After Woman in a Hat (Olga) 1935: Pablo Picasso.
Woman in a hat, nineteen thirty five,
that’s me, something of a clown off balance
minus the bold red lips, just a squiffy
slit of a mouth set in a crescent moon
of nauseous green and with black egg-yolks
for eyes, pupils staring in startlement.
He has given me a fragile air, topped
with a hat like twinned borlotti beans, purple
on the brown dark of my sculpted hair,
face constrained into angular anguish,
my whole head precarious in sorrow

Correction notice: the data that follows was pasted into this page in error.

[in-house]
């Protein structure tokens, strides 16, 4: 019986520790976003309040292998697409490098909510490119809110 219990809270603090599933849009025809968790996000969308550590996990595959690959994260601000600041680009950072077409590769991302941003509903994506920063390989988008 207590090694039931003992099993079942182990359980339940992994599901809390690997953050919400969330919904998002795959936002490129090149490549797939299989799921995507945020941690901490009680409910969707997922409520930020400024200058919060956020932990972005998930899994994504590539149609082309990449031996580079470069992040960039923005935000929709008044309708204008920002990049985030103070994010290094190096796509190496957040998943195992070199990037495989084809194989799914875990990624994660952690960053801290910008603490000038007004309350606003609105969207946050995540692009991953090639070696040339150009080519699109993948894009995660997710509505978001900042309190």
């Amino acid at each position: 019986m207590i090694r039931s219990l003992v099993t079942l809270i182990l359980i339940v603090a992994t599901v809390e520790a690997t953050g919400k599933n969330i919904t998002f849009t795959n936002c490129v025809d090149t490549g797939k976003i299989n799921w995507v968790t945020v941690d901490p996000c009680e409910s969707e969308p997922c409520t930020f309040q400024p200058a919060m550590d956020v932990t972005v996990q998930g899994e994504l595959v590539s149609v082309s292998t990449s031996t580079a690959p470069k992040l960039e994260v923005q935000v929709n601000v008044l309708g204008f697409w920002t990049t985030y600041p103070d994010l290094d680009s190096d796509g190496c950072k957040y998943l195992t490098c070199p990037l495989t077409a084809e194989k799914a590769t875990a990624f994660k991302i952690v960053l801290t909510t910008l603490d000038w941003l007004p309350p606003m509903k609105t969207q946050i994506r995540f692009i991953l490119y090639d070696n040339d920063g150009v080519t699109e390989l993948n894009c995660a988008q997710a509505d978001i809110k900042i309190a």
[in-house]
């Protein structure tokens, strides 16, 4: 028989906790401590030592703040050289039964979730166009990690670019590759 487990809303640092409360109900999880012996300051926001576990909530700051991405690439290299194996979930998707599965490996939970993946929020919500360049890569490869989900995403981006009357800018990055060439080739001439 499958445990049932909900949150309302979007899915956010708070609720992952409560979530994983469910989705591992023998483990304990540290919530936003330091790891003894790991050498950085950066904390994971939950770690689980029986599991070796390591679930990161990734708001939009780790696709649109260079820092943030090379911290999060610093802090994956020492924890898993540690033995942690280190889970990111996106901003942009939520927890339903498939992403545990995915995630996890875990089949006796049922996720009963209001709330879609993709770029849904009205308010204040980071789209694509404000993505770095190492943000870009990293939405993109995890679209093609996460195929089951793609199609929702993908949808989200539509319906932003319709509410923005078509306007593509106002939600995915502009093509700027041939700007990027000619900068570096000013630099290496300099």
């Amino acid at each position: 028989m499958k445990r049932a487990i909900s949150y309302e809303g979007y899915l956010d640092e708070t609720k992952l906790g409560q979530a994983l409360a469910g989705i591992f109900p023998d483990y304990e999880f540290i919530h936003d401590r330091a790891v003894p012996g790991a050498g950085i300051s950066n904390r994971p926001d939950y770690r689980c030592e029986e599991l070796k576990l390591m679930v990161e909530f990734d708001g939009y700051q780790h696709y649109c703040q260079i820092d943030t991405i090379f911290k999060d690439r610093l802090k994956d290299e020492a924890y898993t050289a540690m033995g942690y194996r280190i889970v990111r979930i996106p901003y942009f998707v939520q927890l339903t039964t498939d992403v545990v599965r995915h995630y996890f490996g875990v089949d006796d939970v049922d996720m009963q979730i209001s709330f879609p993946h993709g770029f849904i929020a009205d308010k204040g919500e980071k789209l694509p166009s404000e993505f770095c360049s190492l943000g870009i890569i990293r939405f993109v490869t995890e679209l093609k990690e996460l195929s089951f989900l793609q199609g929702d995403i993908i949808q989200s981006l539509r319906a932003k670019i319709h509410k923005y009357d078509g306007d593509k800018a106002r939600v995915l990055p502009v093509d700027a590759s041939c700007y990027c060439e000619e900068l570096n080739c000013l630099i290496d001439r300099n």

on a mere point of a neck – yet resting
on pyramidic shoulders rising seamlessly
from the black dress of a queen, no has-been.
Ruth Hanchett uses various poetic forms on a range of subjects. She won the Segora Poetry Competition 2016 and has been published widely as in Artemis and Acumen. Her debut pamphlet Some Effects of Brilliance was published in June 2019.